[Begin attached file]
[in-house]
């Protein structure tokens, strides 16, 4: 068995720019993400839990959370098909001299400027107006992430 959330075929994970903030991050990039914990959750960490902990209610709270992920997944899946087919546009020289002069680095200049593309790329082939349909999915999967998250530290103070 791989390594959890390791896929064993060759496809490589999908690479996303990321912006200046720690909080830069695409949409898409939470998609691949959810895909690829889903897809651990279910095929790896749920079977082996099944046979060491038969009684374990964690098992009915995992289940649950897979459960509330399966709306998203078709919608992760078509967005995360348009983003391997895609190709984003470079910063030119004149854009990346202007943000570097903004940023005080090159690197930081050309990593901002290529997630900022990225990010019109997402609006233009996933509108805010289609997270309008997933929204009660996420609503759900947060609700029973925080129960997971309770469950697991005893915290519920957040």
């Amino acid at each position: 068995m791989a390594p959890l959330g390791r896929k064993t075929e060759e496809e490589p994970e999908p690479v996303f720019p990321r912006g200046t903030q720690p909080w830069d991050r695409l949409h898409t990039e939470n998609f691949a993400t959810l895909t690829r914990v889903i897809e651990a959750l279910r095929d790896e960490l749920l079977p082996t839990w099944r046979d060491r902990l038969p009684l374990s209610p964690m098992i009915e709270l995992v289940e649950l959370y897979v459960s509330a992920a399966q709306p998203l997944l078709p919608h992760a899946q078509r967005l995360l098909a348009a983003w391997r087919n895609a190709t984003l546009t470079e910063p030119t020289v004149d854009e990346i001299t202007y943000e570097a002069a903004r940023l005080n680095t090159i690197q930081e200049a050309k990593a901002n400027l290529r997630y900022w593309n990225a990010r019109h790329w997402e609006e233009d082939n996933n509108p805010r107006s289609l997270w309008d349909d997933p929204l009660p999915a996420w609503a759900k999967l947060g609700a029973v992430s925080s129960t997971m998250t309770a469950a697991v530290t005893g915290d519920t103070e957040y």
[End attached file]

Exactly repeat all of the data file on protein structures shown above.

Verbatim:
[in-house]
């Protein structure tokens, strides 16, 4: 068995720019993400839990959370098909001299400027107006992430 959330075929994970903030991050990039914990959750960490902990209610709270992920997944899946087919546009020289002069680095200049593309790329082939349909999915999967998250530290103070 791989390594959890390791896929064993060759496809490589999908690479996303990321912006200046720690909080830069695409949409898409939470998609691949959810895909690829889903897809651990279910095929790896749920079977082996099944046979060491038969009684374990964690098992009915995992289940649950897979459960509330399966709306998203078709919608992760078509967005995360348009983003391997895609190709984003470079910063030119004149854009990346202007943000570097903004940023005080090159690197930081050309990593901002290529997630900022990225990010019109997402609006233009996933509108805010289609997270309008997933929204009660996420609503759900947060609700029973925080129960997971309770469950697991005893915290519920957040």
């Amino acid at each position: 068995m791989a390594p959890l959330g390791r896929k064993t075929e060759e496809e490589p994970e999908p690479v996303f720019p990321r912006g200046t903030q720690p909080w830069d991050r695409l949409h898409t990039e939470n998609f691949a993400t959810l895909t690829r914990v889903i897809e651990a959750l279910r095929d790896e960490l749920l079977p082996t839990w099944r046979d060491r902990l038969p009684l374990s209610p964690m098992i009915e709270l995992v289940e649950l959370y897979v459960s509330a992920a399966q709306p998203l997944l078709p919608h992760a899946q078509r967005l995360l098909a348009a983003w391997r087919n895609a190709t984003l546009t470079e910063p030119t020289v004149d854009e990346i001299t202007y943000e570097a002069a903004r940023l005080n680095t090159i690197q930081e200049a050309k990593a901002n400027l290529r997630y900022w593309n990225a990010r019109h790329w997402e609006e233009d082939n996933n509108p805010r107006s289609l997270w309008d349909d997933p929204l009660p999915a996420w609503a759900k999967l947060g609700a029973v992430s925080s129960t997971m998250t309770a469950a697991v530290t005893g915290d519920t103070e957040y």